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Assisted Dying (No. 2) Bill

Part of Prayers – in the House of Commons at 12:46 pm on 11th September 2015.

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Photo of Nigel Evans Nigel Evans Conservative, Ribble Valley 12:46 pm, 11th September 2015

It is a privilege to follow Albert Owen, and I agree with everything he has just said. I believe in dignity in death, but I also believe in the sanctity of life. We have heard powerful speeches from both sides today and we have all received many emails from constituents arguing both sides. We cannot agree with both sides. I remember that John Woodcock said that he was torn, but we must finally take a decision.

Like my hon. Friend Ben Howlett, I found the speeches of Dr Whitford and my hon. Friend Dr Wollaston, who both spoke with experience and authority, incredibly powerful. It is rare for people to be swayed in this Chamber—they come in with their minds made up—but my goodness me, what powerful speeches. I am sure that they have had an effect today.

When my father was diagnosed with cancer in 1978, the family watched him die a painful death. It was a bad death, and when he died, I said, “Thank God he has died.” As the hon. Member for Ynys Môn has just said, we should be putting far more resources into palliative care. We should admit that it is patchy and that some people have bad deaths, though that is not acceptable. I know that we put many resources into finding a cure for all sorts of diseases and conditions, but at times we have to recognise that a cure might be some time off and sufficient resources ought to be put in to ensuring absolutely the right amount of palliative care so that when people come to the end of their lives they are not in unnecessary pain. We must remember the relatives around them and the pain they feel in seeing someone who has looked after them for all their lives—their father, a strapping person—wasting away over a period of months and then dying. I went to get his last shot of morphine and I am absolutely certain that that was what pushed him over the edge, but at least he did it without unnecessary pain at that final juncture.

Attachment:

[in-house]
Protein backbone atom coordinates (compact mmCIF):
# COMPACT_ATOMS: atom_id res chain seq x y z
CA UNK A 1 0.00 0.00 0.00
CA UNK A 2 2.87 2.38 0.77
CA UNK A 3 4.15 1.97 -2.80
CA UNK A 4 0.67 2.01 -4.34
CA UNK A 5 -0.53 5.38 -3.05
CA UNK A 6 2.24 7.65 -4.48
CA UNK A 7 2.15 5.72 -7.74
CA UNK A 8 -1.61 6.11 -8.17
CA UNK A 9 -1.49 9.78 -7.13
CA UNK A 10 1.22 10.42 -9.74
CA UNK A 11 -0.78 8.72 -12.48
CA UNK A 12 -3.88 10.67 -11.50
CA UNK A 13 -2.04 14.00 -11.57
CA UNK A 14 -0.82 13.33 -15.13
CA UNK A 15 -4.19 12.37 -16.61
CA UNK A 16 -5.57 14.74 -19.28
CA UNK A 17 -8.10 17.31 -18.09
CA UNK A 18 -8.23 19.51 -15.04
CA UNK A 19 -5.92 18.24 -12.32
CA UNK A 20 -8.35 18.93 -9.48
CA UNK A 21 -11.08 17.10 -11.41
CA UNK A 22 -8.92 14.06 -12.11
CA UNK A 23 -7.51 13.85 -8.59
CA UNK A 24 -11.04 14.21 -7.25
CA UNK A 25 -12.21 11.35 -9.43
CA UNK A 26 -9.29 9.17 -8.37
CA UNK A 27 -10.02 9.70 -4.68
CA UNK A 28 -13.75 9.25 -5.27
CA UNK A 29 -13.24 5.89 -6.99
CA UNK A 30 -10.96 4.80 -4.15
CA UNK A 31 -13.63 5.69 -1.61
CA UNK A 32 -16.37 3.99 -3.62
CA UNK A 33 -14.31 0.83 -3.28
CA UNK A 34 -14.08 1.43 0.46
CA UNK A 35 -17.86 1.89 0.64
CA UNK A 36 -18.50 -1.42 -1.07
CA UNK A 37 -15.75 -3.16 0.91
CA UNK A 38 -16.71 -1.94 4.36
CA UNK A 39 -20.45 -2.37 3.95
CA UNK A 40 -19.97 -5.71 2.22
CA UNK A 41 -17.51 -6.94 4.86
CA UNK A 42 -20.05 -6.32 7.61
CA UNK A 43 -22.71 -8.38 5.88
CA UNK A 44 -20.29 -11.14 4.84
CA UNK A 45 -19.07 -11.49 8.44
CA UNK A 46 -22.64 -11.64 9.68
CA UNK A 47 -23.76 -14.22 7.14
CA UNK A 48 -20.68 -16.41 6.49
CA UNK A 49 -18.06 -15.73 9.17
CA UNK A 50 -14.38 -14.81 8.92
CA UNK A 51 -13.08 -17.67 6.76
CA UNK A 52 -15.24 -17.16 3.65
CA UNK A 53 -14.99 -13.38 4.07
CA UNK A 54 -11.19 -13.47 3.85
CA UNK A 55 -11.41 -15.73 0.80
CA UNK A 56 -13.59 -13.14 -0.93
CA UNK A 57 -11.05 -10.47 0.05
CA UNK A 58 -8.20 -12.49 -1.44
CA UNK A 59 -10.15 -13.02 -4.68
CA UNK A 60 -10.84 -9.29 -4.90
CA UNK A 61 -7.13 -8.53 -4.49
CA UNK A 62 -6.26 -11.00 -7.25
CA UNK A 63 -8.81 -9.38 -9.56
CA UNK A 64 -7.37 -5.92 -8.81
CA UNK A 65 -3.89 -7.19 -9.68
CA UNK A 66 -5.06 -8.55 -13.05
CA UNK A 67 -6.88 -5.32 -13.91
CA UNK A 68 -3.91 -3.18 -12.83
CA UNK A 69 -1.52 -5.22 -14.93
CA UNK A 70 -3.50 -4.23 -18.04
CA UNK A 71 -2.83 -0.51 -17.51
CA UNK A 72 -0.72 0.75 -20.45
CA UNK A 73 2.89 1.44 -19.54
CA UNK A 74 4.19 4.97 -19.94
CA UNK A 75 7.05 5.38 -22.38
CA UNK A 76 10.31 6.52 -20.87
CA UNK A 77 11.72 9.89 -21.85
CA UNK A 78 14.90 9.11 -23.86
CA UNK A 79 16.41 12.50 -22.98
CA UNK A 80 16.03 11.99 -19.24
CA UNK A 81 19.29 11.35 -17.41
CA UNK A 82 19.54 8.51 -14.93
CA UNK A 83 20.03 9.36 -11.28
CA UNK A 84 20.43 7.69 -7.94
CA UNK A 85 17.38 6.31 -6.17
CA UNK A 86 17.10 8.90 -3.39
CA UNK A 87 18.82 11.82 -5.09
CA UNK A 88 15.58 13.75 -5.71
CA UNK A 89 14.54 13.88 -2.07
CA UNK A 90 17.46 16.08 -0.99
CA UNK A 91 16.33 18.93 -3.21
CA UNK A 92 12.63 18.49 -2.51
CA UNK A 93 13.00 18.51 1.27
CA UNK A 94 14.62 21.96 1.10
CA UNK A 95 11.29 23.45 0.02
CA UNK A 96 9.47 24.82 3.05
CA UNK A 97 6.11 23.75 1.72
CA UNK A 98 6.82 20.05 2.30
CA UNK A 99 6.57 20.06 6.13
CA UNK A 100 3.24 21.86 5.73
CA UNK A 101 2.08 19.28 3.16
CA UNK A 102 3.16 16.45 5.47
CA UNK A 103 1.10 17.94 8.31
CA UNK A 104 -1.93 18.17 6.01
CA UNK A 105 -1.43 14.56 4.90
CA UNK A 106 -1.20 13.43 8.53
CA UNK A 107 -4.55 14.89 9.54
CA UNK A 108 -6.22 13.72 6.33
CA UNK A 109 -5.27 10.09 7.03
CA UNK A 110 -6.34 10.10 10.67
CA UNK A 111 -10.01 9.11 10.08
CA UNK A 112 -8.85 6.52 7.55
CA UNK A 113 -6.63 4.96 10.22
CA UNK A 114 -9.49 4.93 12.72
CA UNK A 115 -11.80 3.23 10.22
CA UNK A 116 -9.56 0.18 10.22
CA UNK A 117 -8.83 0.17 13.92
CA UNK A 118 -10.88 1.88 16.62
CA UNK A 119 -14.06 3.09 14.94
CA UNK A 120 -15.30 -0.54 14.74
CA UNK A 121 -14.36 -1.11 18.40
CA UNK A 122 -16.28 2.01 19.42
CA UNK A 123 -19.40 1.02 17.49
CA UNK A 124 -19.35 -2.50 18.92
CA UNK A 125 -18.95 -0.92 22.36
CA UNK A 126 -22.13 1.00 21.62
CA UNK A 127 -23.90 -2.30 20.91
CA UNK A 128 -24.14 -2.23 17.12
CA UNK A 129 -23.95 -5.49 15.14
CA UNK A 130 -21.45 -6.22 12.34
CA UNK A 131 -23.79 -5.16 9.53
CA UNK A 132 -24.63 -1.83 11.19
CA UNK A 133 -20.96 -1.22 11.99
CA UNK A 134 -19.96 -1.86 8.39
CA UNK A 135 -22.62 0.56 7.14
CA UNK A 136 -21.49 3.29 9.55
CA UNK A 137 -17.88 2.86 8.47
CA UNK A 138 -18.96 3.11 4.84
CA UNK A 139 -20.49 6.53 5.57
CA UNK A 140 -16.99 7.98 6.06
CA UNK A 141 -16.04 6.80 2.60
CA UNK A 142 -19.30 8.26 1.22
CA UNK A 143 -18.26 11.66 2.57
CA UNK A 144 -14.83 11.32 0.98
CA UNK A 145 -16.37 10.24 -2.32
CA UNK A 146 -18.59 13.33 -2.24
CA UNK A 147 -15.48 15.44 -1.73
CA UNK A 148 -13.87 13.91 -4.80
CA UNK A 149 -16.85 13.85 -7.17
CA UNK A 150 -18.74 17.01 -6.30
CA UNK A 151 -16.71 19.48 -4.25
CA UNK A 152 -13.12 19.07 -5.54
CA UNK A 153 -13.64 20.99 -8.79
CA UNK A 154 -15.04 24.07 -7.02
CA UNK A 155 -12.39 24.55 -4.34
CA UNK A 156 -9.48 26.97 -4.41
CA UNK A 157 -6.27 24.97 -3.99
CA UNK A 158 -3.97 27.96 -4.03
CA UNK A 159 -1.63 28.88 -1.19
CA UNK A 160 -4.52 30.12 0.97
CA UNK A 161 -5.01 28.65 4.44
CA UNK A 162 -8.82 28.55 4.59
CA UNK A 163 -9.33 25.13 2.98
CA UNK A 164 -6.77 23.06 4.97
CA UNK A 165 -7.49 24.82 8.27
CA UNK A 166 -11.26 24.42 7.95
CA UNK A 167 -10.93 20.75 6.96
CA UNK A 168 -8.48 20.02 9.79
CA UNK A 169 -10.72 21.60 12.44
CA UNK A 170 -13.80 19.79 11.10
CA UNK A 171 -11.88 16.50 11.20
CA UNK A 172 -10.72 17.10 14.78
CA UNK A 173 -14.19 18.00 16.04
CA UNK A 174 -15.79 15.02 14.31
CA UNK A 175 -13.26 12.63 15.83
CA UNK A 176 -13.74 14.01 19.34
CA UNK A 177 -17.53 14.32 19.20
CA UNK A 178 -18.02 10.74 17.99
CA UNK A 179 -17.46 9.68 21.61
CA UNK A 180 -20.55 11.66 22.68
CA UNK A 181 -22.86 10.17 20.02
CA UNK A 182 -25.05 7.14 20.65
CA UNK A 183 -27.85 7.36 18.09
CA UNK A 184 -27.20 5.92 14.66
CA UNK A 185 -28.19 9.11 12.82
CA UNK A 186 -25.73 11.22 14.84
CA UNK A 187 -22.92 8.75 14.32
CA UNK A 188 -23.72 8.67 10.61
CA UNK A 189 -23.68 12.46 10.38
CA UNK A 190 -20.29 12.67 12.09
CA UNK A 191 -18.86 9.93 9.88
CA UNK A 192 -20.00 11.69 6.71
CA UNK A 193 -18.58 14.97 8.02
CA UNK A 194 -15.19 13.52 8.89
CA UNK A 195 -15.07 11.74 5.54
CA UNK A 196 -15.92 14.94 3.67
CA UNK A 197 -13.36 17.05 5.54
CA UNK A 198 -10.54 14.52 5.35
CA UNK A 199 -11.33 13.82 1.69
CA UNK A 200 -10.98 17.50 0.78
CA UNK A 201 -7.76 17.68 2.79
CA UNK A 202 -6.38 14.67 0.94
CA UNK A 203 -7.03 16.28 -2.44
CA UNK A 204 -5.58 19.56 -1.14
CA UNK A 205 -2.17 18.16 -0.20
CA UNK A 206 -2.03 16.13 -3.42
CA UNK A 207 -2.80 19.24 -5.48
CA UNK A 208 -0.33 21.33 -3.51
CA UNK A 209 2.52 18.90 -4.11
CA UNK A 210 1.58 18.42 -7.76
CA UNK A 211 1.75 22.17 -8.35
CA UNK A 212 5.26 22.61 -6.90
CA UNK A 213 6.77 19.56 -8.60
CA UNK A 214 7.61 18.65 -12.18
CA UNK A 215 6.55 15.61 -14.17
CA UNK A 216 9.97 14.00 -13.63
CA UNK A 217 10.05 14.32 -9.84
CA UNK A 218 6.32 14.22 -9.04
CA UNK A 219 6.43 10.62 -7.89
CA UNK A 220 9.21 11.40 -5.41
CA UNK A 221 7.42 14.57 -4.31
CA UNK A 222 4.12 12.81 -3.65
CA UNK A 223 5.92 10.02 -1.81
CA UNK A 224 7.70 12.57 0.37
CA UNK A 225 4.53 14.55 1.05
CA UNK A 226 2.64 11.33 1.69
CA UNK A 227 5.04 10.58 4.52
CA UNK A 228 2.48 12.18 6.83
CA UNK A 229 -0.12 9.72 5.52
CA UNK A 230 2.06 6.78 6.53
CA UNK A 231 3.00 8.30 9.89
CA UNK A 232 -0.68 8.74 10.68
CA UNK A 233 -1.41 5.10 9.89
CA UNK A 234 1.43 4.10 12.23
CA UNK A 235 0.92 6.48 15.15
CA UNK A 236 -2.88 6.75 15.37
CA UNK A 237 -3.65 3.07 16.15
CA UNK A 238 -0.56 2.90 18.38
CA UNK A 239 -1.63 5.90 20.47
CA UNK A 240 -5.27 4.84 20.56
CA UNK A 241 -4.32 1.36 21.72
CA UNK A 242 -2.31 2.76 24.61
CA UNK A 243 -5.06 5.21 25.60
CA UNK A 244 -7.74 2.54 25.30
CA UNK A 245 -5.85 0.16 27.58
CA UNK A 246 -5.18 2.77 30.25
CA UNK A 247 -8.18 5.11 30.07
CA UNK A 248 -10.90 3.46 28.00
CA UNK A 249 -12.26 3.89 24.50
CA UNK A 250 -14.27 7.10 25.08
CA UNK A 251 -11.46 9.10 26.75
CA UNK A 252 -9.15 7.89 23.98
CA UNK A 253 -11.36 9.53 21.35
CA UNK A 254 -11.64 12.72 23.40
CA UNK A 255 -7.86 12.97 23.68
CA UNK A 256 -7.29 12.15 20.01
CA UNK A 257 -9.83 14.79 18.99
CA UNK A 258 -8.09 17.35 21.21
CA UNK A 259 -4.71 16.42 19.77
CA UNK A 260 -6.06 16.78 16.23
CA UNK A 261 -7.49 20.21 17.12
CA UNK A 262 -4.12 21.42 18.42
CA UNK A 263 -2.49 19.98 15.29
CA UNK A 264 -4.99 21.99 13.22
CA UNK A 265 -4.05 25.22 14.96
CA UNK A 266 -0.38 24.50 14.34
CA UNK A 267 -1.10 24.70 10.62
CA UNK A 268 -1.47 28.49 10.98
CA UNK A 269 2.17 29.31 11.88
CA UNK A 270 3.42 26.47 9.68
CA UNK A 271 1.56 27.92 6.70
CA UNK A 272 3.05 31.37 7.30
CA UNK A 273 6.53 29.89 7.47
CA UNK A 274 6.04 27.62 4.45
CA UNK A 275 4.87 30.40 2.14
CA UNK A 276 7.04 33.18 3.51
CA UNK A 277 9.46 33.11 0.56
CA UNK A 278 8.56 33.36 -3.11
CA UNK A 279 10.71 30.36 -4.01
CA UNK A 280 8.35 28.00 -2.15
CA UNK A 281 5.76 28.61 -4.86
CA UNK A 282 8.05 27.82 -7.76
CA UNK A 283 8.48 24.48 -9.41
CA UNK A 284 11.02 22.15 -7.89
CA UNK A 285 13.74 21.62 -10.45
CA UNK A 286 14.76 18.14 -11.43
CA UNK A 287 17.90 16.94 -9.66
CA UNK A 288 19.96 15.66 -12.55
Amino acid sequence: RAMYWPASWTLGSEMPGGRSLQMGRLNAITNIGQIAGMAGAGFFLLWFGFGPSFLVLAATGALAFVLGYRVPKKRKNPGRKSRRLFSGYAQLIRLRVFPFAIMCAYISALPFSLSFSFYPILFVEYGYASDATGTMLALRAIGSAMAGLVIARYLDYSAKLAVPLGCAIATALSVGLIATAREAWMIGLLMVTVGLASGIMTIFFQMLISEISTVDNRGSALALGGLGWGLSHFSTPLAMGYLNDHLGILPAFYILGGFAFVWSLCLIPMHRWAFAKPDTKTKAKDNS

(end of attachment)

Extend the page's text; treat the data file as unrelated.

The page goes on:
We say that people should not be put under undue pressure or feel they are burdens on their family. They should not feel, “Well, I have the choice, perhaps I should exercise that choice.” It is almost impossible to say that people with terminal conditions will not be pushed into an earlier death simply because they have that choice. At the moment, they do not. It is impossible to calculate how many people will say towards the end of their lives, “I think I am going to take that poisonous cocktail because I do not want to be a burden on my family and because it is costing them to keep me in a nursing home, with all that that entails.”

I pay tribute to Macmillan nurses, Marie Curie nurses and the hospice care in this country. I do not believe that Dignitas brings dignity to death; I think it brings a speedier death, and I ask the best minds that we have in the world: is that the best that we can offer?